Furry Vengeance (2010) - Can't Stop the Movies
Can't Stop the Movies
18Aug/103

Furry Vengeance (2010)

Andrew DISLIKEI am forever open to the idea of a film that looks horrible doing an about face and turning out to be good.  So when confronted with Furry Vengeance I tried to remain hopeful.  Yes, it had Brendan Fraser, an actor I really like but one that makes horrible career choices.  Yes, it featured an army of animals fighting a urban developer.  Yes, the animals "talk"... via thought bubbles.

Yes, I was an idiot to think that anything could be salvaged from this.  But I'm an optimist, so I trudge on.

Furry Vengeance, and I'm only speculating here, exists to try and get some kind of pro-environment message out into the world.  Considering the precious resources wasted to make the film, it seems a little counter productive, but I digress.  Fraser is Dan Sanders, a dedicated corporate man pledged to find ways to blow up the beaver dam blocking development progress in the Oregon wilderness.  The animals, led by a thematically appropriate raccoon, fight back and keep Fraser questioning his sanity for most of the film.  This being a film possibly intended for children (despite lacking any endearing qualities for that discerning set), slapstick and mayhem ensue as Fraser silently wills himself through the woods.

If you've ever wondered what thoughts a man might have right before he dies, just gaze into Fraser's eyes during each scene.  There's a desperation to his actions, a defeated smile occasionally caressing his cheeks as he possibly recalls fonder days frolicking with Sir Ian McKellan.  Now he's been relegated to speaking with off-screen animals and interacting with onscreen special effects that were already trumped with the release of Milo and Otis in the 80's.

This is a man who longs for the sweet hereafter.

Make no mistake about it, the entire product screams as a desperate attempt to wring cash out of an unsuspecting audience.  Awkward displays of product placement aside, many corners were obviously cut to get this to theaters.  If the animals are onscreen with the humans it's always in the form of horrible CGI.  This confused me, because the director decided to let the animals have mouth control not unlike Marmaduke or Garfield.  But Marmaduke and Garfield, despite their horrible films, at least spoke a language I understood.  These animals just make the same sounds animals always make, chirping and squeaking their way through dialogue scenes told entirely through thought bubbles.

Yes, thought bubbles.  I'm having a hard time getting over this decision, if you haven't noticed.  As the animals storm Fraser's home their thoughts are filled with Braveheart and Patton.  Occasionally their thoughts display scenes that played out not ten seconds earlier.  I'm usually insulted by this kind of audience hand holding - but what the heck.  I guess the animals need to have their own expository dialogue the same as humans.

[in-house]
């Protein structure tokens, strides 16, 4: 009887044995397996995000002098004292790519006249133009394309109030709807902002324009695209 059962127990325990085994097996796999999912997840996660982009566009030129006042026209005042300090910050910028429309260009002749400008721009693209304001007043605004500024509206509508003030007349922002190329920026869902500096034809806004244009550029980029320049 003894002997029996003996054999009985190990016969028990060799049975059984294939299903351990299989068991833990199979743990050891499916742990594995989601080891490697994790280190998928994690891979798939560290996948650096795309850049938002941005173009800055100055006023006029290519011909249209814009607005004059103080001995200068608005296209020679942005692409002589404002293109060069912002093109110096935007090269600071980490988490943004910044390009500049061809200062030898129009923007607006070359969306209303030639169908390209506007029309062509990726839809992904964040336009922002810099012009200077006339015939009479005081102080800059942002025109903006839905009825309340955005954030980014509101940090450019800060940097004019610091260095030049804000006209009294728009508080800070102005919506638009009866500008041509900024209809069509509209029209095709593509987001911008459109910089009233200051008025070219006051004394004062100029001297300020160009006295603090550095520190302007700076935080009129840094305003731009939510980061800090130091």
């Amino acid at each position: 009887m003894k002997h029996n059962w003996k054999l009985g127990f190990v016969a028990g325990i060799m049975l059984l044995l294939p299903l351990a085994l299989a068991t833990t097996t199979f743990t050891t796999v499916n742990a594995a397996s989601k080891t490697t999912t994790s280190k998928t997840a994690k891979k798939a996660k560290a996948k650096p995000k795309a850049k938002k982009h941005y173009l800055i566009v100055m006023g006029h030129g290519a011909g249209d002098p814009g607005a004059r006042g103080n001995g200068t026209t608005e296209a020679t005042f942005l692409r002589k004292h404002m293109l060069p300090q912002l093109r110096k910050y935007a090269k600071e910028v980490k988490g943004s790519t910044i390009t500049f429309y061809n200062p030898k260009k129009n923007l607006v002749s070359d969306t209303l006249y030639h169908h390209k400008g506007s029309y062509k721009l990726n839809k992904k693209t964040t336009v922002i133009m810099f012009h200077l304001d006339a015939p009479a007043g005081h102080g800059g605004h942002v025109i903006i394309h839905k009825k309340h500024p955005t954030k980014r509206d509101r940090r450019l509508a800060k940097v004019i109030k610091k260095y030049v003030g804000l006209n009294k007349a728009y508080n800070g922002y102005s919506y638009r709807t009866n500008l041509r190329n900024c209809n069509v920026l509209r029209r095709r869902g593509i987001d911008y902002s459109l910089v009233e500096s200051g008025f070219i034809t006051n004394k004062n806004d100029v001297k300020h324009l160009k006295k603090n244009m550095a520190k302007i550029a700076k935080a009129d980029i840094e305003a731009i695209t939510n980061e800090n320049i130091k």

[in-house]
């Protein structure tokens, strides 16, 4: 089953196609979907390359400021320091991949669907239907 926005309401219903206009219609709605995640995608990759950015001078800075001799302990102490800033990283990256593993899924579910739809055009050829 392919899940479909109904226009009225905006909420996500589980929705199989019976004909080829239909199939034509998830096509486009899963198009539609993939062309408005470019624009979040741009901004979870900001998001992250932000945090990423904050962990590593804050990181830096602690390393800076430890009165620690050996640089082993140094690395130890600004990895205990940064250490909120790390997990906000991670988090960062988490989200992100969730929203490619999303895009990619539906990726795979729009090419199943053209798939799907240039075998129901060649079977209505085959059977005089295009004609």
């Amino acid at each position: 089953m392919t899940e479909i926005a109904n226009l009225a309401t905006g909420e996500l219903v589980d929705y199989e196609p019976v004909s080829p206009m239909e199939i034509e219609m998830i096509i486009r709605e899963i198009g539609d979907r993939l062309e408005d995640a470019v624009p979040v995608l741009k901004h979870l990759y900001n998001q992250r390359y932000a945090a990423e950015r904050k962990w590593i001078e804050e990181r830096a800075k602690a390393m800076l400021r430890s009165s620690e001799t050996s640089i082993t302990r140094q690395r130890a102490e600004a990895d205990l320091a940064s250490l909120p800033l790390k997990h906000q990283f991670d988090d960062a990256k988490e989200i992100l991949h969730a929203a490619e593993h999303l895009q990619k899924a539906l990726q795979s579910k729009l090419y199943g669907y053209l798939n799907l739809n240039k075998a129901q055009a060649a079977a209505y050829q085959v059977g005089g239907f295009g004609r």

Why was this film made?  Why did anyone think that, in a year already featuring Marmaduke and Yogi Bear, that a film featuring chattering raccoons would make a dent?  Someone put money into this project that they are never going to get back.  I won't speak of my own money, because I accept full responsibility for what I do.  But with the dearth of horribly derivative films released this year is it so much to hope that someone could have put a little thought into the film?

It's just not enough to want it.

We're living in a post-Babe world, and we know from that that you can give the audience talking animals and they'll gobble it up if delivered with a slice of whimsy and creativity.  Hell, it's one of my favorite movies, so I'll always give some benefit of the doubt to talking animal pictures.  But by the time Fraser has his heartwarming reunion with his family and decides to defend the forest rather than destroy it, I was beyond the threshold of generosity.

This is the one compliment I can give Furry Vengeance.  I decided to watch it this week instead of Miley Cyrus in The Last Song.  I will watch Brendan Fraser wrestle with existential angst against the backdrop of horrible CGI animals before I subject myself to any post-Notebook Nicholas Sparks film adaptation.  Compliments have a strange way of expressing themselves when I type, but now it's time to pop in that Cyrus flick and see how accurate that really is.

Furry Vengeance (2010)

Directed by Roger Kumble.
Written by Michael Carnes and Josh Gilbert.
Starring Brendan Fraser and a host of people that aren't on the DVD cover, so I will spare further embarrassment.

Posted by Andrew

Comments (3) Trackbacks (0)
  1. If you’ve ever wondered what thoughts a man might have right before he dies, just gaze into Fraser’s eyes during each scene. That has to be one of the funniest lines I have ever read in a review, good job Andrew!

  2. The caption under the image of Brendan Fraser holding the Wii is my favorite.

  3. I dunno, the line under the Wii just makes me think that Fraser is an Atom Egoyan’s biggest fan, and he’s just designed a videogame involving Ian Holm having long drawn out conversations bristling with intimacy and sadness.


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